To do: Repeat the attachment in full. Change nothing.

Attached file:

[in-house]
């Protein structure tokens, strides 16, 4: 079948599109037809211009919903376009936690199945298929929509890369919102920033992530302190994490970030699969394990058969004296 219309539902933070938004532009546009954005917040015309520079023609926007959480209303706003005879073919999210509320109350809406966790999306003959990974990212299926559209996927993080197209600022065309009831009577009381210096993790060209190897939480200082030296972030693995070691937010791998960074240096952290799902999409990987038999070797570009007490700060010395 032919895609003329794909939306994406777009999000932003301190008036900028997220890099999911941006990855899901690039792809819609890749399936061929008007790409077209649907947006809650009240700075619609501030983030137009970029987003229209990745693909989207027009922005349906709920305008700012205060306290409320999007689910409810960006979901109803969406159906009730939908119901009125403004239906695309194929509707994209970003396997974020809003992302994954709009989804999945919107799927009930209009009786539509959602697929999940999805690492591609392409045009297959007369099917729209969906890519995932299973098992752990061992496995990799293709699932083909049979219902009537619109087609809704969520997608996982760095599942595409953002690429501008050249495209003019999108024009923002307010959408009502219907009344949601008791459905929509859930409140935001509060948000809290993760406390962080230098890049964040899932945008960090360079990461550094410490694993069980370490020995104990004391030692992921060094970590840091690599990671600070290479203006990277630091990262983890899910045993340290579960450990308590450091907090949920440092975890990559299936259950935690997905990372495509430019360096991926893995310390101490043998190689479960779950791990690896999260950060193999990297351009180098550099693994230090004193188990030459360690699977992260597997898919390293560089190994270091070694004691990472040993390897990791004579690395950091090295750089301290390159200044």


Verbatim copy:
[in-house]
């Protein structure tokens, strides 16, 4: 079948599109037809211009919903376009936690199945298929929509890369919102920033992530302190994490970030699969394990058969004296 219309539902933070938004532009546009954005917040015309520079023609926007959480209303706003005879073919999210509320109350809406966790999306003959990974990212299926559209996927993080197209600022065309009831009577009381210096993790060209190897939480200082030296972030693995070691937010791998960074240096952290799902999409990987038999070797570009007490700060010395 032919895609003329794909939306994406777009999000932003301190008036900028997220890099999911941006990855899901690039792809819609890749399936061929008007790409077209649907947006809650009240700075619609501030983030137009970029987003229209990745693909989207027009922005349906709920305008700012205060306290409320999007689910409810960006979901109803969406159906009730939908119901009125403004239906695309194929509707994209970003396997974020809003992302994954709009989804999945919107799927009930209009009786539509959602697929999940999805690492591609392409045009297959007369099917729209969906890519995932299973098992752990061992496995990799293709699932083909049979219902009537619109087609809704969520997608996982760095599942595409953002690429501008050249495209003019999108024009923002307010959408009502219907009344949601008791459905929509859930409140935001509060948000809290993760406390962080230098890049964040899932945008960090360079990461550094410490694993069980370490020995104990004391030692992921060094970590840091690599990671600070290479203006990277630091990262983890899910045993340290579960450990308590450091907090949920440092975890990559299936259950935690997905990372495509430019360096991926893995310390101490043998190689479960779950791990690896999260950060193999990297351009180098550099693994230090004193188990030459360690699977992260597997898919390293560089190994270091070694004691990472040993390897990791004579690395950091090295750089301290390159200044």